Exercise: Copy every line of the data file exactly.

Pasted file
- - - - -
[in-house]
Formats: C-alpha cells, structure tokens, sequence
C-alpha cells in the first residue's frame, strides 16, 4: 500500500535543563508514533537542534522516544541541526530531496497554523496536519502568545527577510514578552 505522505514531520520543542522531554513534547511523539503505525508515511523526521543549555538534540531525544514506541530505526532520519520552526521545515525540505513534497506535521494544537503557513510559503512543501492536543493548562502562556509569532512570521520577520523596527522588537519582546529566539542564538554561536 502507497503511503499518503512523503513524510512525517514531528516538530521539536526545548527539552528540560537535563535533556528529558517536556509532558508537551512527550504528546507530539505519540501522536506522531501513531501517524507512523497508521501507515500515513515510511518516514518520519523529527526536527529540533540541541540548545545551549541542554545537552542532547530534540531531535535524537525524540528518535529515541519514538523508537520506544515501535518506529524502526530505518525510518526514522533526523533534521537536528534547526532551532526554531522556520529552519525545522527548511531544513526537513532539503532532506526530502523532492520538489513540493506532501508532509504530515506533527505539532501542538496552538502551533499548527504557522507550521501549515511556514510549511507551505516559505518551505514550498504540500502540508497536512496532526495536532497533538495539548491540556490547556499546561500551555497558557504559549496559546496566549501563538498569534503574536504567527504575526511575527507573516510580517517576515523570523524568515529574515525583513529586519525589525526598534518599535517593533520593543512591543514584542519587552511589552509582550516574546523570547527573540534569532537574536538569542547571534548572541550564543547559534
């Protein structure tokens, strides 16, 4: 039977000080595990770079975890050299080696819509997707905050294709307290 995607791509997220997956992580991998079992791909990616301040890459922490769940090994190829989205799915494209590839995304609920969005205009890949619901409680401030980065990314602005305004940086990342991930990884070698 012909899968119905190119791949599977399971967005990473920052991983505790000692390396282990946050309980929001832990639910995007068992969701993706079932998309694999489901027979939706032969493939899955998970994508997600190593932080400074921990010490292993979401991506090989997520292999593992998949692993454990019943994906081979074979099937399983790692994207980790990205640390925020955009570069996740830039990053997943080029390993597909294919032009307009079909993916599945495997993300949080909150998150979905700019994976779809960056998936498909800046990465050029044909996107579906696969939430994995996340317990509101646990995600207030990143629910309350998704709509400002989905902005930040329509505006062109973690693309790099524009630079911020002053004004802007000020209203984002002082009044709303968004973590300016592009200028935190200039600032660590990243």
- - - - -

[in-house]
Formats: C-alpha cells, structure tokens, sequence
C-alpha cells in the first residue's frame, strides 16, 4: 500500500535543563508514533537542534522516544541541526530531496497554523496536519502568545527577510514578552 505522505514531520520543542522531554513534547511523539503505525508515511523526521543549555538534540531525544514506541530505526532520519520552526521545515525540505513534497506535521494544537503557513510559503512543501492536543493548562502562556509569532512570521520577520523596527522588537519582546529566539542564538554561536 502507497503511503499518503512523503513524510512525517514531528516538530521539536526545548527539552528540560537535563535533556528529558517536556509532558508537551512527550504528546507530539505519540501522536506522531501513531501517524507512523497508521501507515500515513515510511518516514518520519523529527526536527529540533540541541540548545545551549541542554545537552542532547530534540531531535535524537525524540528518535529515541519514538523508537520506544515501535518506529524502526530505518525510518526514522533526523533534521537536528534547526532551532526554531522556520529552519525545522527548511531544513526537513532539503532532506526530502523532492520538489513540493506532501508532509504530515506533527505539532501542538496552538502551533499548527504557522507550521501549515511556514510549511507551505516559505518551505514550498504540500502540508497536512496532526495536532497533538495539548491540556490547556499546561500551555497558557504559549496559546496566549501563538498569534503574536504567527504575526511575527507573516510580517517576515523570523524568515529574515525583513529586519525589525526598534518599535517593533520593543512591543514584542519587552511589552509582550516574546523570547527573540534569532537574536538569542547571534548572541550564543547559534
């Protein structure tokens, strides 16, 4: 039977000080595990770079975890050299080696819509997707905050294709307290 995607791509997220997956992580991998079992791909990616301040890459922490769940090994190829989205799915494209590839995304609920969005205009890949619901409680401030980065990314602005305004940086990342991930990884070698 012909899968119905190119791949599977399971967005990473920052991983505790000692390396282990946050309980929001832990639910995007068992969701993706079932998309694999489901027979939706032969493939899955998970994508997600190593932080400074921990010490292993979401991506090989997520292999593992998949692993454990019943994906081979074979099937399983790692994207980790990205640390925020955009570069996740830039990053997943080029390993597909294919032009307009079909993916599945495997993300949080909150998150979905700019994976779809960056998936498909800046990465050029044909996107579906696969939430994995996340317990509101646990995600207030990143629910309350998704709509400002989905902005930040329509505006062109973690693309790099524009630079911020002053004004802007000020209203984002002082009044709303968004973590300016592009200028935190200039600032660590990243």